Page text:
Hello all! I actually conducted a survey regarding homework for one of my other courses during my Masters. The theme of my research was measuring the affects of obstacles parents face when helping their children with homework. The survey asked parents to rate from 1-5 (5 being a major obstacle) on some of the more common obstacles suggested by my research. They were the following: 1. Don't have time or too busy with work 2. Too much energy/time spent helping another family member who needs extra support (senior, person with disability) 3. English as a second language 4. Don't have a high school degree 5. don't understand the strategies and methods being taught in school today Since my school is small, I was only able to survey about 30 parents so please keep the small sample size in mind. Only 10% of parents suggested that the methods and strategies being taught in school was the top reason for not being able to help their children with homework. The majority of parent split between being too busy and English being their 2nd language. As a result of this survey, I decided to initiate an ESL course for parents at our school. I'm hoping this will help parents gain the skills to read and understand the homework which will lead to students completing their homework on a more regular basis. Yes, the course will cost the school more money but the parents will pay a tuition fee which will cover majority of the cost. Thank you Nihal Jamal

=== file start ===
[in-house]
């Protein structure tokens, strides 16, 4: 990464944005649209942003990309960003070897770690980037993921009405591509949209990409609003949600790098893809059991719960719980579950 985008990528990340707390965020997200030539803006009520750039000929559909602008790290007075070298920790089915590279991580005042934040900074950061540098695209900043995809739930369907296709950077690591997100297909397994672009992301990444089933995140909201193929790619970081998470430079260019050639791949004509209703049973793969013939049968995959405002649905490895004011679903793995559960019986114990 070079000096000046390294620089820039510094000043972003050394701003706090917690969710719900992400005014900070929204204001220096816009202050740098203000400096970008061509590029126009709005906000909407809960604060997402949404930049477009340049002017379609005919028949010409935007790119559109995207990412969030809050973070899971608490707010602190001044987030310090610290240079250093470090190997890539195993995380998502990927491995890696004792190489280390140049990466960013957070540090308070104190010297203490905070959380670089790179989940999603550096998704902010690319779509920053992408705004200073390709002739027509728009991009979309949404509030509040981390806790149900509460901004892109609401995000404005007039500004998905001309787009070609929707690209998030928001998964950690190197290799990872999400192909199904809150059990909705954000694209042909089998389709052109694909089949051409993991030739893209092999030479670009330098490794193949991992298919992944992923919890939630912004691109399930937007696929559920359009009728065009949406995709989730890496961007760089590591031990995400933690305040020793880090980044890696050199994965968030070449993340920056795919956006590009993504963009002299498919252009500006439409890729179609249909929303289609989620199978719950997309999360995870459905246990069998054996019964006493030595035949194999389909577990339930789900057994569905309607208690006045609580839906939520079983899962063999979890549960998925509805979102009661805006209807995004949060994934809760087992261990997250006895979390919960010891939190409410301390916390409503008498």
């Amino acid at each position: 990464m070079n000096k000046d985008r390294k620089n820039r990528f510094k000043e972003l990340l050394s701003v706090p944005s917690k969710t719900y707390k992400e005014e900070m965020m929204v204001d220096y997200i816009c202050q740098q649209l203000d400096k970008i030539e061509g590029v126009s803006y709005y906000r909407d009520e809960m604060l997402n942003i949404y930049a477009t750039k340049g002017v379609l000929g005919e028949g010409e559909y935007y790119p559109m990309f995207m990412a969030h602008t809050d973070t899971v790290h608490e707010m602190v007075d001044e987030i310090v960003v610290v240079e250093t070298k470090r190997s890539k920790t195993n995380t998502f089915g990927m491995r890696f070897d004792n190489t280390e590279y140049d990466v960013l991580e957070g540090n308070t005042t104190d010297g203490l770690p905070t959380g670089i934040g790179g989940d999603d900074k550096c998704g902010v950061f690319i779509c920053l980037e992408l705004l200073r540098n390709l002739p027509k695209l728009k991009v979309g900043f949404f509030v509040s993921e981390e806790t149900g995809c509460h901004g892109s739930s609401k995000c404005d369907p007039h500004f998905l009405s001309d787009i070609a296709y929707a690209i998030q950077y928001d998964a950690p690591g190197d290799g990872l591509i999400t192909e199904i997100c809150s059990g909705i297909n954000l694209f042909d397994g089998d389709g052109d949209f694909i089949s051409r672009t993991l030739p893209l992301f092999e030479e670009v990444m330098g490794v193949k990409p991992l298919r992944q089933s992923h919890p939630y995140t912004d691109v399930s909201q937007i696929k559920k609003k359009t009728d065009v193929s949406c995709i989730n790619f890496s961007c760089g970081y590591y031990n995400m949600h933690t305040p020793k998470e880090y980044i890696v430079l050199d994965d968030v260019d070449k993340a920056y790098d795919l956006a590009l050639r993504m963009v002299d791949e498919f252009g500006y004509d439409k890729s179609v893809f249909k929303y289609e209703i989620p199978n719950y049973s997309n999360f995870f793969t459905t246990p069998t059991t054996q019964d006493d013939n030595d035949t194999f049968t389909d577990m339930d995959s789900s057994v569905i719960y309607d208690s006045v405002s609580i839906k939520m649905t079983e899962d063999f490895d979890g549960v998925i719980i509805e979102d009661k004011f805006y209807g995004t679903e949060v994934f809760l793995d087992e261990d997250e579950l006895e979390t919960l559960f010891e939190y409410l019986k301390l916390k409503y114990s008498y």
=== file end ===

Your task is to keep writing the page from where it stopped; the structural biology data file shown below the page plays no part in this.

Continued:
Steve Hawkins teacher June 11, 2019, 8:54 PM
Replying to Nihal Jamal